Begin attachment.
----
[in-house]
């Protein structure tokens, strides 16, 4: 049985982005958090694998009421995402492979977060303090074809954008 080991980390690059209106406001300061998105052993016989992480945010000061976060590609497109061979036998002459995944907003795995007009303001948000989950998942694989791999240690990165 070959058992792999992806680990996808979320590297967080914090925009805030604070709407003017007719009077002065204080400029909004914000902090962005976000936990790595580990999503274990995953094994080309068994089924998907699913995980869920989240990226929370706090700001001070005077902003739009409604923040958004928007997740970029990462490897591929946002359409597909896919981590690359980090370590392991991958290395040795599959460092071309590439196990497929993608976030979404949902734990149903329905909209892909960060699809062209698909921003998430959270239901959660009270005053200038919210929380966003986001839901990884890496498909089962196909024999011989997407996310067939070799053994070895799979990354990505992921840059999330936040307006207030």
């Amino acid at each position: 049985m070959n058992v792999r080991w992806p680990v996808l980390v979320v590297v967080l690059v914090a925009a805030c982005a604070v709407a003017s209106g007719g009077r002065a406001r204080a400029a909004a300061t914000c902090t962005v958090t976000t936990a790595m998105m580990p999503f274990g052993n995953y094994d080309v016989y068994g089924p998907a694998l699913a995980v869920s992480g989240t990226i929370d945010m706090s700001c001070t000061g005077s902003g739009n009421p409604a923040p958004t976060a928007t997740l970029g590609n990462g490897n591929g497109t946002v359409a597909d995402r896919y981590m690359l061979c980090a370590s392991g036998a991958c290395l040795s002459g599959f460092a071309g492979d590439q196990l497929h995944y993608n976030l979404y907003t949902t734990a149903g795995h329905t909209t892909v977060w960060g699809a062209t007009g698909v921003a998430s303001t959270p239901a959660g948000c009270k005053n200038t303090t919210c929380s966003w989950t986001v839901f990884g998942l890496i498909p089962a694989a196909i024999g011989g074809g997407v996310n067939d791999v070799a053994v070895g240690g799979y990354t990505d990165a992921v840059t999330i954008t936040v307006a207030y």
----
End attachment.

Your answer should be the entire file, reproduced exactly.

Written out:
[in-house]
């Protein structure tokens, strides 16, 4: 049985982005958090694998009421995402492979977060303090074809954008 080991980390690059209106406001300061998105052993016989992480945010000061976060590609497109061979036998002459995944907003795995007009303001948000989950998942694989791999240690990165 070959058992792999992806680990996808979320590297967080914090925009805030604070709407003017007719009077002065204080400029909004914000902090962005976000936990790595580990999503274990995953094994080309068994089924998907699913995980869920989240990226929370706090700001001070005077902003739009409604923040958004928007997740970029990462490897591929946002359409597909896919981590690359980090370590392991991958290395040795599959460092071309590439196990497929993608976030979404949902734990149903329905909209892909960060699809062209698909921003998430959270239901959660009270005053200038919210929380966003986001839901990884890496498909089962196909024999011989997407996310067939070799053994070895799979990354990505992921840059999330936040307006207030």
């Amino acid at each position: 049985m070959n058992v792999r080991w992806p680990v996808l980390v979320v590297v967080l690059v914090a925009a805030c982005a604070v709407a003017s209106g007719g009077r002065a406001r204080a400029a909004a300061t914000c902090t962005v958090t976000t936990a790595m998105m580990p999503f274990g052993n995953y094994d080309v016989y068994g089924p998907a694998l699913a995980v869920s992480g989240t990226i929370d945010m706090s700001c001070t000061g005077s902003g739009n009421p409604a923040p958004t976060a928007t997740l970029g590609n990462g490897n591929g497109t946002v359409a597909d995402r896919y981590m690359l061979c980090a370590s392991g036998a991958c290395l040795s002459g599959f460092a071309g492979d590439q196990l497929h995944y993608n976030l979404y907003t949902t734990a149903g795995h329905t909209t892909v977060w960060g699809a062209t007009g698909v921003a998430s303001t959270p239901a959660g948000c009270k005053n200038t303090t919210c929380s966003w989950t986001v839901f990884g998942l890496i498909p089962a694989a196909i024999g011989g074809g997407v996310n067939d791999v070799a053994v070895g240690g799979y990354t990505d990165a992921v840059t999330i954008t936040v307006a207030y």